Proteomes of leaf-growing zones in rice genotypes with contrasting drought tolerance

Yunqi Wu, Mehdi Mirzaei, Dana Pascovici, Paul A. Haynes, Brian J. Atwell*

*Corresponding author for this work

Research output: Contribution to journalArticlepeer-review

12 Citations (Scopus)
14 Downloads (Pure)


Plants require a distinctive cohort of enzymes to coordinate cell division and expansion. Proteomic analysis now enables interrogation of immature leaf bases where these processes occur. Hence, proteins in tissues sampled from leaves of a drought-tolerant rice (IAC1131) are investigated to provide insights into the effect of soil drying on gene expression relative to the drought-sensitive genotype Nipponbare. Shoot growth zones are dissected to estimate the proportion of dividing cells and extract protein for subsequent tandem mass tags quantitative proteomic analysis. Gene ontology annotations of differentially expressed proteins provide insights into responses of Nipponbare and IAC1131 to drought. Soil drying does not affect the percentage of mitotic cells in IAC1131. More than 800 proteins across most functional categories increase in drought (and decrease on rewatering) in IAC1131, including proteins involved in “organizing the meristem” and “new cell formation”. On the other hand, the percentage of dividing cells in Nipponbare is severely impaired during drought and fewer than 200 proteins respond in abundance when growing zones undergo a drying cycle. Remarkably, the proteomes of the growing zones of each genotype respond in a highly distinctive manner, reflecting their contrasting drought tolerance even at the earliest stages of leaf development.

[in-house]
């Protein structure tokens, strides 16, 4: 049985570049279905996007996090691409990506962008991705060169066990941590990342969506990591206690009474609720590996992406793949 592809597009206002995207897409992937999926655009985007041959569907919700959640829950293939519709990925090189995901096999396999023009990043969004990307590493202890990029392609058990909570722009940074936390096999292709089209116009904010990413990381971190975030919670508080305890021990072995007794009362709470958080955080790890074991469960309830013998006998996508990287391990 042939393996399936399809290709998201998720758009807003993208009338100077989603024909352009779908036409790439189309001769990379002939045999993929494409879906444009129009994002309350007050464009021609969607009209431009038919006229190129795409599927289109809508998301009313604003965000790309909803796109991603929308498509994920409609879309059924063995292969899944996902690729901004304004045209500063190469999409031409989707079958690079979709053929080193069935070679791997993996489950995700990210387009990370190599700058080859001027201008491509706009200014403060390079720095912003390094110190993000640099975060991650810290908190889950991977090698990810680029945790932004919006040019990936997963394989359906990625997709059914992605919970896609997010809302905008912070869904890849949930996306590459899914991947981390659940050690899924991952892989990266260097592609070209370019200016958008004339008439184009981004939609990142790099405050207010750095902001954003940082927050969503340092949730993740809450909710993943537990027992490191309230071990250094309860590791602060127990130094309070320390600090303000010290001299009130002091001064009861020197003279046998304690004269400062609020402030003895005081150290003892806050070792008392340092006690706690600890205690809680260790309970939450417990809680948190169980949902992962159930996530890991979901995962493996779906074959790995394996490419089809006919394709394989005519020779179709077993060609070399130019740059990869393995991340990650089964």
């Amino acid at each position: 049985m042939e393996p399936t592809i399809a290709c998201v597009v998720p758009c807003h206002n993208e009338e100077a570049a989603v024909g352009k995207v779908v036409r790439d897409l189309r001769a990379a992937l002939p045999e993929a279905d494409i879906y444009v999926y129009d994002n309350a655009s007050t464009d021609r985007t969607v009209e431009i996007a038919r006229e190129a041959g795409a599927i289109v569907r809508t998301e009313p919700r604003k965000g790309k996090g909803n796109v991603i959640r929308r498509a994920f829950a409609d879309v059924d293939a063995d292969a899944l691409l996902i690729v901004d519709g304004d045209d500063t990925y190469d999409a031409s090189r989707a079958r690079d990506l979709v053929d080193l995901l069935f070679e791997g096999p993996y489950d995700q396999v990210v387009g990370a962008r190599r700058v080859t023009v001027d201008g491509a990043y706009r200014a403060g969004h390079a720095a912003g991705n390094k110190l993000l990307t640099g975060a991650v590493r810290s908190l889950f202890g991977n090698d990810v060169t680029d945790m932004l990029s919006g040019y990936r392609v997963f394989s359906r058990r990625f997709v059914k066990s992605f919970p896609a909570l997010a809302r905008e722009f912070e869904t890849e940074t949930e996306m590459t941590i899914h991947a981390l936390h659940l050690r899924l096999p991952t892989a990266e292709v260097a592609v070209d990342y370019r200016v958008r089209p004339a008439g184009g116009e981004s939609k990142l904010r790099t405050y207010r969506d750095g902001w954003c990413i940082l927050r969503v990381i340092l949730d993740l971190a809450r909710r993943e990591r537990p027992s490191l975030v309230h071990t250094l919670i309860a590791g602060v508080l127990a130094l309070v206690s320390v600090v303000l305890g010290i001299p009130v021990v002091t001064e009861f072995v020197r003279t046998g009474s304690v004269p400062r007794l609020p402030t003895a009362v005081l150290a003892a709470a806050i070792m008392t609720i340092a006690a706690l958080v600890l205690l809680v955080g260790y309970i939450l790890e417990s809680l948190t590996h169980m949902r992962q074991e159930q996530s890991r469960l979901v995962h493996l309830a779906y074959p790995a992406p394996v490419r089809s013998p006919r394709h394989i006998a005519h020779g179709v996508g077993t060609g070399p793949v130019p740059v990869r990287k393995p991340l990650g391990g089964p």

Original languageEnglish
Article number1800310
Pages (from-to)1-11
Number of pages11
Issue number9
Publication statusPublished - May 2019


  • abiotic stress
  • drought stress
  • growing zone
  • plant proteomics
  • rice


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